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Entry to Kiev-Pechersk Lavra is Restricted to Parishioners

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Moscow, April 20 – The Union of Orthodox Journalists reports that parishioners are gathering in the Kiev-Pechersk Lavra, but they are not allowed to enter.
Earlier on Thursday, the syndicate reported that a message had been received about the “mining” of the Lavra, and law enforcement officers had arrived at the scene.
“Parishioners who have come to worship gather in the Lavra. They are not allowed to enter,” the Orthodox Journalists Syndicate said in a message on its Telegram channel.

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A new round of conflict over the Kiev-Pechersk Lavra began with the notification of the University of British Columbia of the Ministry of Culture of Ukraine about the unilateral termination of the lease of the monastery, since the monks were asked to leave the Lavra on March 29. Ukraine’s Minister of Culture Oleksandr Tkachenko said that the monks could stay in the Lavra, provided they were transferred to the dissident OCU. However, the abbot of the Kiev-Pechersk Lavra, Metropolitan Pavel (Lebed), said that there can be no concessions in the Lavra, the brethren will stand to the end. He also said that unilaterally breaking the lease agreement for the Lavra premises is impossible, a court decision is needed, and a lawsuit on the inadmissibility of terminating the lease was filed with the Kiev Economic Court.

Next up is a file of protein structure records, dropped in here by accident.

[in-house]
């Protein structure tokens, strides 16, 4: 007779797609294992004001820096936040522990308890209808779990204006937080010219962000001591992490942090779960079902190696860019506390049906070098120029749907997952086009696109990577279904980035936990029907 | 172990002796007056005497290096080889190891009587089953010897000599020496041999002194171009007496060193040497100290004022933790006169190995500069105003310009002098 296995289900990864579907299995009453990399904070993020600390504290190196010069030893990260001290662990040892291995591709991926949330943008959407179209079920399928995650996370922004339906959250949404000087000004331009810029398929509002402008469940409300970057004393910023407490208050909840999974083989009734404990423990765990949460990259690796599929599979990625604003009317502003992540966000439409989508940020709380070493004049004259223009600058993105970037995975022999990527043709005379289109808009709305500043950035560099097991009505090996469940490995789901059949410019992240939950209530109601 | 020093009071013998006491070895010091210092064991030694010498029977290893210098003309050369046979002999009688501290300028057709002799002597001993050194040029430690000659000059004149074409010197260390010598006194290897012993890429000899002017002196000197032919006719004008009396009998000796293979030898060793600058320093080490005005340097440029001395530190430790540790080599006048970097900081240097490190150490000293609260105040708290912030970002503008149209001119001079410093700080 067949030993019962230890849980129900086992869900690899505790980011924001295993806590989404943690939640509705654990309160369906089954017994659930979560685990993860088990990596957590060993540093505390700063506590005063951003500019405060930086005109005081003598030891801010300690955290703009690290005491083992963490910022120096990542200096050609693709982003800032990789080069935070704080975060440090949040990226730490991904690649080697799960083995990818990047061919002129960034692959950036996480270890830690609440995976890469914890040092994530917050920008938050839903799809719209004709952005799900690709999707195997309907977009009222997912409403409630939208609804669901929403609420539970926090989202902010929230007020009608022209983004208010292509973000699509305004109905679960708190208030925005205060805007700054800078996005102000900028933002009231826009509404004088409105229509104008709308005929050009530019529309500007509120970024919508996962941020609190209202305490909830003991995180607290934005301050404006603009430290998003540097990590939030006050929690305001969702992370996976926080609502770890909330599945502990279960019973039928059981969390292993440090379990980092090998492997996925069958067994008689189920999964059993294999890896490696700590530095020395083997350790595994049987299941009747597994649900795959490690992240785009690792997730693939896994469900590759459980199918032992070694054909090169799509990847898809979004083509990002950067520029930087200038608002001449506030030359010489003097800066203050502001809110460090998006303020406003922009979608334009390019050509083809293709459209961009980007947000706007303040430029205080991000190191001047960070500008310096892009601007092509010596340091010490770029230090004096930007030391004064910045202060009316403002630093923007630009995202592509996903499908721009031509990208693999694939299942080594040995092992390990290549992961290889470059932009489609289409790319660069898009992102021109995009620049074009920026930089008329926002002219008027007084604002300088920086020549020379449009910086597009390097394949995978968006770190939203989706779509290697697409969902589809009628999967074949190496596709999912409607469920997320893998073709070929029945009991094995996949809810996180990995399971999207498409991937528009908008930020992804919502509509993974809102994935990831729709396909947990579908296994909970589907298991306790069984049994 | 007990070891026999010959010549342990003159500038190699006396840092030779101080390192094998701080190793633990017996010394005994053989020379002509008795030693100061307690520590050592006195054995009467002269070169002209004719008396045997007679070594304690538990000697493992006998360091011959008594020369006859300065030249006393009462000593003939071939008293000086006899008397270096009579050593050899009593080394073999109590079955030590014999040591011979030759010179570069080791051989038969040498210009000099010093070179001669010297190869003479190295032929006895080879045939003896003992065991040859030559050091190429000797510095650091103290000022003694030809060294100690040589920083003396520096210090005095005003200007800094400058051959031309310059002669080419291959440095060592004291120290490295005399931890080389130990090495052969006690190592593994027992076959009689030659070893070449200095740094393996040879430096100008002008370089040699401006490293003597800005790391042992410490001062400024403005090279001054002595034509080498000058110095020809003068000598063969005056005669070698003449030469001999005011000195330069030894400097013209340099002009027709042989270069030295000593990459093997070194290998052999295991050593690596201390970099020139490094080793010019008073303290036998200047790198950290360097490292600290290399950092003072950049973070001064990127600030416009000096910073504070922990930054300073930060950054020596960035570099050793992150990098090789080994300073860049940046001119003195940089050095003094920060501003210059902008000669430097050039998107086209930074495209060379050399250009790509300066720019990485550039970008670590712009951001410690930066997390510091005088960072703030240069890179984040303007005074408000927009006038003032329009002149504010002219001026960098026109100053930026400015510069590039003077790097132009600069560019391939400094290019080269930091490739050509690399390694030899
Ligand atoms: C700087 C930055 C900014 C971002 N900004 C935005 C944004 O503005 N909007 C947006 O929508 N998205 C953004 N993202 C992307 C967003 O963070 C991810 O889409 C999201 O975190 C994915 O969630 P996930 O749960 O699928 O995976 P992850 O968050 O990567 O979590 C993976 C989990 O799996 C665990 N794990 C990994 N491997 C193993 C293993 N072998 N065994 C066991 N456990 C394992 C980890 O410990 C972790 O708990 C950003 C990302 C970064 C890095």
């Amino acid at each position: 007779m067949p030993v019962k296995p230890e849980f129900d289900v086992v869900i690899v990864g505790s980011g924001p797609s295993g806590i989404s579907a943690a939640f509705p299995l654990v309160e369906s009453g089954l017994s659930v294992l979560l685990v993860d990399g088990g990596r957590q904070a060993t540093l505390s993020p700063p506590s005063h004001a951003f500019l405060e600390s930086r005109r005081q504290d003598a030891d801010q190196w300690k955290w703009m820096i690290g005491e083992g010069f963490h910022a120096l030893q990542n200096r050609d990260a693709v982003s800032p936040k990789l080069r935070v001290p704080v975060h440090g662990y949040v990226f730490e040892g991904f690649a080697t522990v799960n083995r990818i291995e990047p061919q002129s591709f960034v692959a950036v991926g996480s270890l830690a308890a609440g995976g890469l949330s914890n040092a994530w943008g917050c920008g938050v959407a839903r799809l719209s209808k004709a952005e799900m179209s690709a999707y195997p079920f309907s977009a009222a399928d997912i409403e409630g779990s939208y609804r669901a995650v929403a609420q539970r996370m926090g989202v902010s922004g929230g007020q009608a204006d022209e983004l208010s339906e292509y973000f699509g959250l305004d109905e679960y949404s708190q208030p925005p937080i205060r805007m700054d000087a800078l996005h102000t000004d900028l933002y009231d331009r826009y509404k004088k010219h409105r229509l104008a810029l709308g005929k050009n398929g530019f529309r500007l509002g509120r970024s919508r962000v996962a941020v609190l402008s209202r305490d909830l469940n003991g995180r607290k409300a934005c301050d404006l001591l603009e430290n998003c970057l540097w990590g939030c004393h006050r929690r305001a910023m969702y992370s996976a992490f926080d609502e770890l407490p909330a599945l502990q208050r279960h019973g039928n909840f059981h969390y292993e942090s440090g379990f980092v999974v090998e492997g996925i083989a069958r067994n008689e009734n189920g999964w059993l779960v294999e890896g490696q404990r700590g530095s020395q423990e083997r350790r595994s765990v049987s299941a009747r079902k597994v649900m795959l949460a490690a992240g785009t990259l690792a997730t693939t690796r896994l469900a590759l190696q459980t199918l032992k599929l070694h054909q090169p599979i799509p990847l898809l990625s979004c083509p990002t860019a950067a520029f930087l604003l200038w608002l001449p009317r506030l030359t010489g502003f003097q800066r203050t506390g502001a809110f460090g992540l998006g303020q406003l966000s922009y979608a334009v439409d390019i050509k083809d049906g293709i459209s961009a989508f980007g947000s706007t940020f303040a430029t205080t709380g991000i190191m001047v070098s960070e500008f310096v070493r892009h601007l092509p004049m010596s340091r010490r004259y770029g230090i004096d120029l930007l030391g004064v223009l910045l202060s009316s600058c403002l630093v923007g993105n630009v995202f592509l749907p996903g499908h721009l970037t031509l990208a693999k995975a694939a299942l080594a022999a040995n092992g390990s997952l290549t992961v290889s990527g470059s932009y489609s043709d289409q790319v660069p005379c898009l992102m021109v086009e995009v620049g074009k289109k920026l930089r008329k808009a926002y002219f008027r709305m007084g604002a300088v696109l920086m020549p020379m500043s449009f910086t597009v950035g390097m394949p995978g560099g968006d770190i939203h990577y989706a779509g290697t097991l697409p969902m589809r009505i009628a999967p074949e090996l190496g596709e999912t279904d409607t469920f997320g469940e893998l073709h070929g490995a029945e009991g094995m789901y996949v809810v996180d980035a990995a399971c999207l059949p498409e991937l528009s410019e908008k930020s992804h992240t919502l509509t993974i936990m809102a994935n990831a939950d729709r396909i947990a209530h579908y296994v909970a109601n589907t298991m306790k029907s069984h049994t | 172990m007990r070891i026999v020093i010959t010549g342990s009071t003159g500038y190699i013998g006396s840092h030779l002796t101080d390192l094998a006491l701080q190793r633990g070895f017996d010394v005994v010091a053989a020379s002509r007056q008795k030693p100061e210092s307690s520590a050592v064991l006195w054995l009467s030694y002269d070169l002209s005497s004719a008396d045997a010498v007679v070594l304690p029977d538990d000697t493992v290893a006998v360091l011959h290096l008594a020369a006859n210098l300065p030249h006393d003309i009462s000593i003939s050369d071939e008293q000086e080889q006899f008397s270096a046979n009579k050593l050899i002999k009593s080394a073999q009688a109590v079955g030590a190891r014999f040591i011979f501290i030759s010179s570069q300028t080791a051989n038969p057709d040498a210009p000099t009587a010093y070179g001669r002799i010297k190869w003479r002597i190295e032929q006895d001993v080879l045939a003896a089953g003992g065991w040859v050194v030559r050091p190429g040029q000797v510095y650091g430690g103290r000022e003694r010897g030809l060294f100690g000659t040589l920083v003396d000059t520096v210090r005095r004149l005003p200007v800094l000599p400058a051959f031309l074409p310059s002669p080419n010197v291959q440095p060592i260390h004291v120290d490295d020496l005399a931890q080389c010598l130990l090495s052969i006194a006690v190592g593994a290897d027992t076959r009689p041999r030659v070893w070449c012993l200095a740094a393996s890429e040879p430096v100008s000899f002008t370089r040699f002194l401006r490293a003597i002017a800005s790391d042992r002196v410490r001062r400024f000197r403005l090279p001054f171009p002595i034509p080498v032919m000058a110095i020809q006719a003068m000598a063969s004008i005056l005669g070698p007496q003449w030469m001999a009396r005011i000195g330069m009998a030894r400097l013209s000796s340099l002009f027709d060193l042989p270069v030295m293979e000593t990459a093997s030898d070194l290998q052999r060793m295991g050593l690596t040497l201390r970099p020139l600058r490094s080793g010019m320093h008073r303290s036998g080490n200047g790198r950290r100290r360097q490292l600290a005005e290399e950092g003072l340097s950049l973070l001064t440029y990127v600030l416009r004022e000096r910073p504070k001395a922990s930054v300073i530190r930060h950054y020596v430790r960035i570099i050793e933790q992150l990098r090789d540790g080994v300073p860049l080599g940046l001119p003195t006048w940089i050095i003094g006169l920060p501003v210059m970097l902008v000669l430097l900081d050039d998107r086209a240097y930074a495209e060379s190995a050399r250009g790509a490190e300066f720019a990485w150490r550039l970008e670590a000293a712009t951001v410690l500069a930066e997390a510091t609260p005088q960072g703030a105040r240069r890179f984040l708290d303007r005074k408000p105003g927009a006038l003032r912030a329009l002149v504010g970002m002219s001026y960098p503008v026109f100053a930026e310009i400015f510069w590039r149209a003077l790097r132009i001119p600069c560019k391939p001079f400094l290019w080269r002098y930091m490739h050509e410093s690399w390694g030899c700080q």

Earlier, Patriarch Kirill of Moscow and the All-Russian called the authorities’ order for the monks to leave the Kiev-Pechersk Lavra, which Orthodox Christians consider one of the earthly inheritances of the Mother of God, to be a “monstrous act.” He addressed the heads of the local Orthodox Churches, Pope Francis, UN Secretary-General Antonio Guterres and other religious leaders and representatives of international organizations with letters calling on them to “make every effort” to prevent the expulsion of monks and congregations. Closing the monastery. Pope Francis also expressed concern about the situation with the Kiev-Pechersk Lavra and called on “parties involved in the war to respect religious sites”.
Over the past year, Ukrainian authorities have staged the largest wave of persecution of UBC in the country’s recent history. Referring to its connection with Russia, local authorities in various regions of Ukraine decided to ban the activities of the UOC, and a bill on the actual ban in Ukraine was submitted to the country’s parliament. The authorities imposed sanctions on some representatives of the clergy at the University of Oklahoma. The Security Service of Ukraine began to open criminal cases against the clergy of the University of British Columbia, to conduct “counter-intelligence activities” – searches of bishops and priests, in churches and monasteries, in search of evidence of “anti-Ukrainian activities”.

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